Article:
The Science of Getting Rich (1910) ~ part 1
May 1, 2012 § 1 Comment
written by Wallace D. Wattles
This book is pragmatical, not philosophical; a practical manual, not a treatise upon theories. It is intended for the men and women whose most pressing need is for money; who wish to get rich first, and philosophize afterward. It is for those who have, so far, found neither the time, the means, nor the opportunity to go deeply into the study of metaphysics, but who want results and who are willing to take the conclusions of science as a basis for action, without going into all the processes by which those conclusions were reached.
It is expected that the reader will take the fundamental statements upon faith, just as he would take statements concerning a law of electrical action if they were promulgated by a Marconi or an Edison; and, taking the statements upon faith, that he will prove their truth by acting upon them without fear or hesitation. Every man or woman who does this will certainly get rich; for the science herein applied is an exact science, and failure is impossible. For the benefit, however, of those who wish to investigate philosophical theories, and so secure a logical basis for faith, I will here cite certain authorities.
The monistic theory of The Universe, the theory that One is All, and that All is One; that, one Substance manifests itself as the seeming many elements of the material world, is of Hindu origin, and has been gradually winning its way into the thought of the western world for two hundred years. It is the foundation of all the Oriental philosophies, and of those of Descartes, Spinoza, Leibnitz, Schopenhauer, Hegel, and Emerson.
The reader who would dig to the philosophical foundations of this is advised to read Hegel and Emerson for himself.
In writing this book I have sacrificed all other considerations to plainness and simplicity of style, so that all might understand. The plan of action laid down herein was deduced from the conclusions of philosophy; it has been thoroughly tested, and bears the supreme test of practical experiment; it works. If you wish to know how the conclusions were arrived at, read the writings of the authors mentioned above; and if you wish to reap the fruits of their philosophies in actual practice, read this book and do exactly as it tells you to do.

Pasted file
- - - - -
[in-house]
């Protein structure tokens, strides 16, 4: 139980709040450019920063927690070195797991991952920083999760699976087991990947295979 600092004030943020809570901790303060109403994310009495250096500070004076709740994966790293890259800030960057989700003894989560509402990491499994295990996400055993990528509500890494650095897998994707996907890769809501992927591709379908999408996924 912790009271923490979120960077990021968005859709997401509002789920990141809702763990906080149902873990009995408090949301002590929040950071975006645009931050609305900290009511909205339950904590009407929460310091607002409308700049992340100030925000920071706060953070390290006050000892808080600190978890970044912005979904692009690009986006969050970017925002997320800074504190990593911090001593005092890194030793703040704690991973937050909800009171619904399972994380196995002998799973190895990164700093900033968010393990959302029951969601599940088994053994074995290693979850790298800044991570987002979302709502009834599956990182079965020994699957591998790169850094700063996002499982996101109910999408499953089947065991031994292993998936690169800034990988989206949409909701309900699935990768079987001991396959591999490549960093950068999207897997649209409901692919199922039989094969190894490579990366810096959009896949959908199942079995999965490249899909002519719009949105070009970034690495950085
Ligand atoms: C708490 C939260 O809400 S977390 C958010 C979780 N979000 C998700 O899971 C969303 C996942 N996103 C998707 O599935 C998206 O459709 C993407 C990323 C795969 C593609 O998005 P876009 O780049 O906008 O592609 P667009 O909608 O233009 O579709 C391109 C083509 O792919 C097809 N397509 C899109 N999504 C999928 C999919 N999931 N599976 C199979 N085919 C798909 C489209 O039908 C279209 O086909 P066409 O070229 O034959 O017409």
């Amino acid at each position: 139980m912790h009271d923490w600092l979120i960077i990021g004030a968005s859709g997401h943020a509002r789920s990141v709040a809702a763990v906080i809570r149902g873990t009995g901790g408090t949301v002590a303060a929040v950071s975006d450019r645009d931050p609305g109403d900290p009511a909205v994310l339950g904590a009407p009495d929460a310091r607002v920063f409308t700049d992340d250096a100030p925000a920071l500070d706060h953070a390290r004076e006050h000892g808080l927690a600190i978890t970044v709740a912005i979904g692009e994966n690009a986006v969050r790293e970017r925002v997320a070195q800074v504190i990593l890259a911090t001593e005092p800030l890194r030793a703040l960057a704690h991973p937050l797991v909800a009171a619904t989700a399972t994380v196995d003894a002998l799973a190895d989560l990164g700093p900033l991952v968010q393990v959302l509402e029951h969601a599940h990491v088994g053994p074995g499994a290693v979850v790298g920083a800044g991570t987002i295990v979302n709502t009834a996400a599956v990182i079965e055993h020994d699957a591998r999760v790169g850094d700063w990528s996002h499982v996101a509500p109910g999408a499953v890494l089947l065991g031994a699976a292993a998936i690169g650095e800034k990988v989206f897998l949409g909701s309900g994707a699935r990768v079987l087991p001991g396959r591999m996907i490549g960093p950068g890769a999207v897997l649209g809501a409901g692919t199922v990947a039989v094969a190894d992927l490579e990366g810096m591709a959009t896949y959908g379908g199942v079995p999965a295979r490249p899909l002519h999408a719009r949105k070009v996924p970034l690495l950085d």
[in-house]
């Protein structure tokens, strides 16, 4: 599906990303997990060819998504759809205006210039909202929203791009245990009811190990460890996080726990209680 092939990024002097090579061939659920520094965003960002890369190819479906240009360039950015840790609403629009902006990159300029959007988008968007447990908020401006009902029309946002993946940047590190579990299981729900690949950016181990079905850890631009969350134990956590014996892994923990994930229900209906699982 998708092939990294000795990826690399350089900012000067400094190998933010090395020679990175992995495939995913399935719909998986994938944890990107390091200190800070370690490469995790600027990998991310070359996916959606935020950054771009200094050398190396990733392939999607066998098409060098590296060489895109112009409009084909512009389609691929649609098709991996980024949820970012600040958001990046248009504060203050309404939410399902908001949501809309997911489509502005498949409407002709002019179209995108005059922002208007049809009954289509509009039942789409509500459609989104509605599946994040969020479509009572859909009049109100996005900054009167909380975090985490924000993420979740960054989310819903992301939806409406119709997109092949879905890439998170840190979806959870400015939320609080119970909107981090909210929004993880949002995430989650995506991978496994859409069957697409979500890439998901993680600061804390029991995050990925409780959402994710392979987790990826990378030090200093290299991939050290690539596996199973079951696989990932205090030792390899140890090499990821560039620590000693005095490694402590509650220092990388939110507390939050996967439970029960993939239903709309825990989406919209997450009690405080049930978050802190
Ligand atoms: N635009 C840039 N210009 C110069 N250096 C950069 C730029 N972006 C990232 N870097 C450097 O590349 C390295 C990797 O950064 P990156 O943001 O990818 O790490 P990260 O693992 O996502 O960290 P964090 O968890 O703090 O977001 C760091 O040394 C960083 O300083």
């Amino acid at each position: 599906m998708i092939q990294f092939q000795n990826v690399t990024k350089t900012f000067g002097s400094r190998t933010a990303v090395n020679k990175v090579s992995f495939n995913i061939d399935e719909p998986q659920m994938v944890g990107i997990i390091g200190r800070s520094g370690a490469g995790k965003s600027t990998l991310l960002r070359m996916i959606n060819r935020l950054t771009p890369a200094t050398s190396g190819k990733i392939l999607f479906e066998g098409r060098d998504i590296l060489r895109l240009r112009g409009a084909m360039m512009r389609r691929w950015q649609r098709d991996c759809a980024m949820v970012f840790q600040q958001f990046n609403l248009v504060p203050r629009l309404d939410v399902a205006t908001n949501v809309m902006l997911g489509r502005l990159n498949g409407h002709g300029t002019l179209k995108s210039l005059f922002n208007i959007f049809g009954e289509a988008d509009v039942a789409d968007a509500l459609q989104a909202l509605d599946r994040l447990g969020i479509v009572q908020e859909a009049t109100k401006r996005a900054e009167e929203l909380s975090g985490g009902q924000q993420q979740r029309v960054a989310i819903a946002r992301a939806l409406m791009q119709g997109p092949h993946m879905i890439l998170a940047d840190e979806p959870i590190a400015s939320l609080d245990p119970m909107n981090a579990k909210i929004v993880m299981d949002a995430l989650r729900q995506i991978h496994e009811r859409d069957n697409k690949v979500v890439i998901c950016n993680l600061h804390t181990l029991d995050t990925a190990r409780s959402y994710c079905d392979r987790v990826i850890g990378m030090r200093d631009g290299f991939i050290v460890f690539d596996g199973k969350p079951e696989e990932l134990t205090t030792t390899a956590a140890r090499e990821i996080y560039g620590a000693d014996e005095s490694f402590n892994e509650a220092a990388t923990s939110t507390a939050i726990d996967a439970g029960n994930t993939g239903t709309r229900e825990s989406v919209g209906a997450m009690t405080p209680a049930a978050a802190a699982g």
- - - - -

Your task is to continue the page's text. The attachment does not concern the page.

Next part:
The Right to Be Rich
Whatever may be said in praise of poverty, the fact remains that it is not possible to live a really complete or successful life unless one is rich. No man can rise to his greatest possible height in talent or soul development unless he has plenty of money; for to unfold the soul and to develop talent he must have many things to use, and he cannot have these things unless he has money to buy them with.
A man develops in mind, soul, and body by making use of things, and society is so organized that man must have money in order to become the possessor of things; therefore, the basis of all advancement for man must be the science of getting rich.
The object of all life is development; and everything that lives has an inalienable right to all the development it is capable of attaining.
Man’s right to life means his right to have the free and unrestricted use of all the things which may be necessary to his fullest mental, spiritual, and physical unfoldment; or, in other words, his right to be rich.
In this book, I shall not speak of riches in a figurative way; to be really rich does not mean to be satisfied or contented with little. No man ought to be satisfied with a little if he is capable of using and enjoying more. The purpose of Nature is the advancement and unfolding of life; and every man should have all that can contribute to the power, elegance, beauty, and richness of life; to be content with less is sinful.